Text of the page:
Supplemental Materials
jgm-20-1-25-supple.pdf
Conflict of interest

The authors declare that they do not have any conflicts of interest.

Acknowledgements

The authors thank the patient and her parents, who consigned to participate in this report.

Authors’ Comtributions

Conception and design: CWC, JK. Acquisition of data: YJK, SC, HYK, YHJ, JMK, CWC, JK. Analysis and interpretation of data: HWK, JMK. Drafting the article: YJK, SC. Critical revision of the article: YJK, HWK, JK. Final approval of the version to be published: YJK, SC, HYK, YHJ, JMK, CWC, JK.

Figures
Fig. 1. A chromosomal microarray showed a 30-Mb region of homozygosity (black box with star). The homozygosity on chromosome 15 (human genome assembly GRCh37 [hg19], chr15: 66481835-96607321) demonstrating a copy number state of 2 (A) and no heterozygous single nucleotide polymorphisms (B). The red arrow denotes the location of the CYP11A1 gene.
TABLES

Clinical and hormonal data

Items Baseline Latest visit Normal age range (basal)
Age 13 days 5 yrs and 3 mos NS
Height, cm (SDS) 47 (–0.7 ) 47 (–0.7 ) NS
Weight, kg (SDS) 2.0 (–2.6 ) 47 (–0.7 ) NS
External genitalia Normal female Normal female NS
Blood glucose, mg/dL 71 87 70-110
Sodium, mmol/L 125 139 135-145
Potassium, mmol/L 9.5 4.3 3.5-5.5
Cortisol, μg/dL (basal/post ACTH) 3.5/8.2 11.0/ND 2-11
17OH-Progesterone, ng/mL (basal/post ACTH) 0.5/1.2 ND 0.1-0.8
ACTH, pg/mL 217 715 0-60
Plasma renin activity, ng/mL/h 84.5 0.9 2.0-35.0
Aldosterone, ng/dL 33 ND 5-175

SDS, standard deviation score; ACTH, adrenocorticotropic hormone; ND, Not done; NS, not significant.


References
  1. Arlt W, Allolio B. Adrenal insufficiency. Lancet 2003;361:1881-93.
    Pubmed CrossRef
  2. Charmandari E, Nicolaides NC, Chrousos GP. Adrenal insufficiency. Lancet 2014;383:2152-67.
    Pubmed CrossRef
  3. Bornstein SR, Allolio B, Arlt W, Barthel A, Don-Wauchope A, Hammer GD, et al. Diagnosis and treatment of primary adrenal insufficiency: an Endocrine Society clinical practice guideline. J Clin Endocrinol Metab 2016;101:364-89.
    Pubmed KoreaMed CrossRef
  4. Tee MK, Abramsohn M, Loewenthal N, Harris M, Siwach S, Kaplinsky A, et al. Varied clinical presentations of seven patients with mutations in CYP11A1 encoding the cholesterol side-chain cleavage enzyme, P450scc. J Clin Endocrinol Metab 2013;98:713-20; Erratum in: J Clin Endocrinol Metab 2013;98:4213.
    Pubmed KoreaMed CrossRef
  5. National Center for Biotechnology Information. ClinVar. [https://www.ncbi.nlm.nih.gov/clinvar].
  6. Buonocore F, Achermann JC. Primary adrenal insufficiency: New genetic causes and their long-term consequences. Clin Endocrinol (Oxf) 2020;92:11-20.
    Pubmed KoreaMed CrossRef
  7. Kolli V, Kim H, Torky A, Lao Q, Tatsi C, Mallappa A, et al. Characterization of the CYP11A1 nonsynonymous variant p.E314K in children presenting with adrenal insufficiency. J Clin Endocrinol Metab 2019;104:269-76.
    Pubmed KoreaMed CrossRef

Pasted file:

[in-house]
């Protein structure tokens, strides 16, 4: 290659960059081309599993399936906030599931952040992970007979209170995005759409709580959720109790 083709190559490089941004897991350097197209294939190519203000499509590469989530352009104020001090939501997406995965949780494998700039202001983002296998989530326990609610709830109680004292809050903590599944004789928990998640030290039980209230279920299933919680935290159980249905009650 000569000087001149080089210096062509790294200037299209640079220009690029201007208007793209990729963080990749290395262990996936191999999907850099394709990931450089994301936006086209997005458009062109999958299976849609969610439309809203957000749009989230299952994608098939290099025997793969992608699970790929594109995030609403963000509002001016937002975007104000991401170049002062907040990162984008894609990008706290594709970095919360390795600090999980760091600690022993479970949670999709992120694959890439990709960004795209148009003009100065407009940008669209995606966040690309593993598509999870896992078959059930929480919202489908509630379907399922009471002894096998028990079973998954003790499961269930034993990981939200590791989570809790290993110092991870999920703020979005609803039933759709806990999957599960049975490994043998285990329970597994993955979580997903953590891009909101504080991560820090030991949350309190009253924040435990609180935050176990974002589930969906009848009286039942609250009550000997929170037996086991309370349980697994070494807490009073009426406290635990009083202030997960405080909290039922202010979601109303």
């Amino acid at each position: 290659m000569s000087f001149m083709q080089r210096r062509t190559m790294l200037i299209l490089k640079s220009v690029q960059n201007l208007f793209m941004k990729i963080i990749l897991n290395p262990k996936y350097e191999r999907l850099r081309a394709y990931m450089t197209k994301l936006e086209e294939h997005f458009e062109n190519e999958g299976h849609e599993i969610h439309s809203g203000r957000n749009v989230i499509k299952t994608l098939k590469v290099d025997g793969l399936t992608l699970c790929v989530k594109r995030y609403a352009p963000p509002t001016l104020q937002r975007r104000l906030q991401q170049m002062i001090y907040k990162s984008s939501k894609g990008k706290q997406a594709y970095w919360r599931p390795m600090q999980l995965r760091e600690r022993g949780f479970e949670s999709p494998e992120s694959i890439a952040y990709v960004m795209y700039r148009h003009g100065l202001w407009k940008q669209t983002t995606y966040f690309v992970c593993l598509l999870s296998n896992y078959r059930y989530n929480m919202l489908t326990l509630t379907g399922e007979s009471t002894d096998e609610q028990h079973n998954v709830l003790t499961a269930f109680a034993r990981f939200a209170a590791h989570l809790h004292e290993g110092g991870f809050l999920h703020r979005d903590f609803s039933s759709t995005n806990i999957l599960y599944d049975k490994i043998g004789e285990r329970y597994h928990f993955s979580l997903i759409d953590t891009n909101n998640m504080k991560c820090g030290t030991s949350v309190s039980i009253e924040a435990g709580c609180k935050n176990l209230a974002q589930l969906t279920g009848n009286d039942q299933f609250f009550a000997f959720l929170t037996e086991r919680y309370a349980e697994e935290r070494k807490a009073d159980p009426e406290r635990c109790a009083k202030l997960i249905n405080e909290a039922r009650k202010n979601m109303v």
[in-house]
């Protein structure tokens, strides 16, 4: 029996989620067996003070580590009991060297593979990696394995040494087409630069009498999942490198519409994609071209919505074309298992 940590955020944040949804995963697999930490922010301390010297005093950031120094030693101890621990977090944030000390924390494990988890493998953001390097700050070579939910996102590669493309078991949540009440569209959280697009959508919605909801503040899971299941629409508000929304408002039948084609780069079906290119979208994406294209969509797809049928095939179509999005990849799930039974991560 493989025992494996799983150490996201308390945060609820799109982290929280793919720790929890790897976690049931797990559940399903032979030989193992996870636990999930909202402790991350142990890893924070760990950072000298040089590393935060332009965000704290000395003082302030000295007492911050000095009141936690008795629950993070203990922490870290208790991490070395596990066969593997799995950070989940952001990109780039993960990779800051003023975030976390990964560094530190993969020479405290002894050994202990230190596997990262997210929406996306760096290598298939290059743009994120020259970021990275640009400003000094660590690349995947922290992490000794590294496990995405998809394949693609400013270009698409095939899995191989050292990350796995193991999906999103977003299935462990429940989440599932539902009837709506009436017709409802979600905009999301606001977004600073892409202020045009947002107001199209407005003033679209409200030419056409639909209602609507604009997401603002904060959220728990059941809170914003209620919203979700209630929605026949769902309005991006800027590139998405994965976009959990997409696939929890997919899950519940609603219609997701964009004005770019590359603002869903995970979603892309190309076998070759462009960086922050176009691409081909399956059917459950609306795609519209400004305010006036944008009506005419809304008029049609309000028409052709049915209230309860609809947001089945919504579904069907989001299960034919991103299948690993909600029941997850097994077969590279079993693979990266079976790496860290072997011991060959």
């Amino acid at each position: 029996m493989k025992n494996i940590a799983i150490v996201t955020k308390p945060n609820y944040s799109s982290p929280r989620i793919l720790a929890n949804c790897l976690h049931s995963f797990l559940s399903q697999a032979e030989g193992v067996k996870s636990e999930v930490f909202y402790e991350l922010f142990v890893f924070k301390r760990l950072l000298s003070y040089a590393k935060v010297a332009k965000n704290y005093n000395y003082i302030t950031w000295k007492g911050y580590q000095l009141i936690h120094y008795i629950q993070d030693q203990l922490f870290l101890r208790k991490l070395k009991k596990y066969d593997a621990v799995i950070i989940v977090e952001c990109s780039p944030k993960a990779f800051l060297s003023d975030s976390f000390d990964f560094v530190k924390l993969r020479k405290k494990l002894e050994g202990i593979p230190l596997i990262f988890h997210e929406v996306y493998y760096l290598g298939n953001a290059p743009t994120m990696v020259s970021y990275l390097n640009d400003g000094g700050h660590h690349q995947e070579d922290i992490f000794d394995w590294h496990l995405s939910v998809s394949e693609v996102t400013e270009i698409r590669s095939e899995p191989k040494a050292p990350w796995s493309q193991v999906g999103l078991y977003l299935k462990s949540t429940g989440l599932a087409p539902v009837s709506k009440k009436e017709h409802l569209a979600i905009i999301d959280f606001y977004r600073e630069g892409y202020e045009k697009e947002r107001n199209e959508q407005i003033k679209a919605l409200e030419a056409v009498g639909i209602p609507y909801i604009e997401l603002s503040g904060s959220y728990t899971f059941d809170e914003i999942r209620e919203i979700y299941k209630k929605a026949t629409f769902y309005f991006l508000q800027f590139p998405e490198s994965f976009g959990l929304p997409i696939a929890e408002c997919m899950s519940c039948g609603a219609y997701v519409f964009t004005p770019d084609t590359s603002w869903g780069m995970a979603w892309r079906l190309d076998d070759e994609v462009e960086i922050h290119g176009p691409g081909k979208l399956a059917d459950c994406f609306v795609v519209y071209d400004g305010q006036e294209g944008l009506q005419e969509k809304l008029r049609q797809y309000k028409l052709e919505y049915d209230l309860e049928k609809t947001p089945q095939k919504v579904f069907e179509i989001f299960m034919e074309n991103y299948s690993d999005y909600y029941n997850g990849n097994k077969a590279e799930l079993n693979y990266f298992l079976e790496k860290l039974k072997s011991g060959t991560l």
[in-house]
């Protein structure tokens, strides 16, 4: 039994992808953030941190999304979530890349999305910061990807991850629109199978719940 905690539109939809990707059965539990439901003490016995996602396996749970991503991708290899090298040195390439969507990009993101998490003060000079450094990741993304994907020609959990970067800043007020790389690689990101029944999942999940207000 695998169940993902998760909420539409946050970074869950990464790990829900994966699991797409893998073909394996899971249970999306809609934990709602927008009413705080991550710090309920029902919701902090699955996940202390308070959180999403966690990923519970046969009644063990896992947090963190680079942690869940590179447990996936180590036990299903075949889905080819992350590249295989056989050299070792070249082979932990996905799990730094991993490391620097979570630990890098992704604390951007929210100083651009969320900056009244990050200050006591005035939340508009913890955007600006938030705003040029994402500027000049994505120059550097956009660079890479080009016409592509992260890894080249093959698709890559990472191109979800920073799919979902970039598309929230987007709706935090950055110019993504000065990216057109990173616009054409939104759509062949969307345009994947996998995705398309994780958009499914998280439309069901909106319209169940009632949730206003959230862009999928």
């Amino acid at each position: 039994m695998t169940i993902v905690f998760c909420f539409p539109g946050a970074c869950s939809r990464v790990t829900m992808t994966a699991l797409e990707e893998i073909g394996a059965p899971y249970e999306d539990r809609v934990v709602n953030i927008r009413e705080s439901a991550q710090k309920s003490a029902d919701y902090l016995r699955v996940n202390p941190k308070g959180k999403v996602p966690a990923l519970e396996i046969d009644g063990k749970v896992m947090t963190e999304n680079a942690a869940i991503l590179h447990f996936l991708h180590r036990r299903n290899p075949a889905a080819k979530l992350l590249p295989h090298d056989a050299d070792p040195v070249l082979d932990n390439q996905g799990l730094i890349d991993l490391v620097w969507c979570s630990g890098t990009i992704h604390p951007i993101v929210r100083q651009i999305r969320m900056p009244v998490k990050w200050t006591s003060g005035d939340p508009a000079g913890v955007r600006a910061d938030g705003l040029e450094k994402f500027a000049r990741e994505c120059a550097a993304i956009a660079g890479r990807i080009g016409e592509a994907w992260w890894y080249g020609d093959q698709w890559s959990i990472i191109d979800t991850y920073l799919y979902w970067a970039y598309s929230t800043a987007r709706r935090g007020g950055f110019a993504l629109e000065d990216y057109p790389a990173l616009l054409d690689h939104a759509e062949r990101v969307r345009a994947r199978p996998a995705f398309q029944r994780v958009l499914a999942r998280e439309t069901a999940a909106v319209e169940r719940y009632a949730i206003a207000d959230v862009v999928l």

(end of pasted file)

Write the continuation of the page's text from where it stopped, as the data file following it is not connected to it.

8. Lara-Velazquez M, Perdomo-Pantoja A, Blackburn PR, Gass JM, Caulfield TR, Atwal PS. A novel splice site variant in CYP11A1 in trans with the p.E314K variant in a male patient with congenital adrenal insufficiency. Mol Genet Genomic Med 2017;5:781-7.
    Pubmed KoreaMed CrossRef
  9. Matusik P, Gach A, Zajdel-Cwynar O, Pinkier I, Kudela G, Gawlik A. A novel intronic splice-site mutation of the CYP11A1 gene linked to adrenal insufficiency with 46,XY disorder of sex development. Int J Environ Res Public Health 2021;18:7186.
    Pubmed KoreaMed CrossRef
  10. Pomahačová R, Sýkora J, Zamboryová J, Paterová P, Varvařovská J, Šubrt I, et al. First case report of rare congenital adrenal insufficiency caused by mutations in the CYP11A1 gene in the Czech Republic. J Pediatr Endocrinol Metab 2016;29:749-52.
    Pubmed CrossRef
  11. Hauffa B, Hiort O. P450 side-chain cleavage deficiency--a rare cause of congenital adrenal hyperplasia. Endocr Dev 2011;20:54-62.
    Pubmed CrossRef
  12. Yoo HW. Diverse etiologies, diagnostic approach, and management of primary adrenal insufficiency in pediatric age. Ann Pediatr Endocrinol Metab 2021;26:149-57.
    Pubmed KoreaMed CrossRef
  13. Goursaud C, Mallet D, Janin A, Menassa R, Tardy-Guidollet V, Russo G, et al. Aberrant splicing is the pathogenicity mechanism of the p.Glu314Lys variant in CYP11A1 gene. Front Endocrinol (Lausanne) 2018;9:491.
    Pubmed KoreaMed CrossRef
  14. Richards S, Aziz N, Bale S, Bick D, Das S, Gastier-Foster J, et al; ACMG Laboratory Quality Assurance Committee. Standards and guidelines for the interpretation of sequence variants: a joint consensus recommendation of the American College of Medical Genetics and Genomics and the Association for Molecular Pathology. Genet Med 2015;17:405-24.
    Pubmed KoreaMed CrossRef
  15. Robinson WP. Mechanisms leading to uniparental disomy and their clinical consequences. Bioessays 2000;22:452-9.
    CrossRef
  16. Eggermann T, Perez de Nanclares G, Maher ER, Temple IK, Tümer Z, Monk D, et al. Imprinting disorders: a group of congenital disorders with overlapping patterns of molecular changes affecting imprinted loci. Clin Epigenetics 2015;7:123; Erratum in: Clin Epigenetics 2016;8:27.
    Pubmed KoreaMed CrossRef
  17. Kotzot D, Utermann G. Uniparental disomy (UPD) other than 15: phenotypes and bibliography updated. Am J Med Genet A 2005;136:287-305.
    Pubmed CrossRef
  18. Engel E. Uniparental disomies in unselected populations. Am J Hum Genet 1998;63:962-6.
    Pubmed KoreaMed CrossRef
  19. Schinzel AA. Uniparental disomy and gene localization. Am J Hum Genet 1991;48:424-5.
  20. Kim A, Fujimoto M, Hwa V, Backeljauw P, Dauber A. Adrenal insufficiency, sex reversal, and Angelman syndrome due to uniparental disomy unmasking a mutation in CYP11A1. Horm Res Paediatr 2018;89:205-10.
    Pubmed KoreaMed CrossRef


December 2023, 20 (2)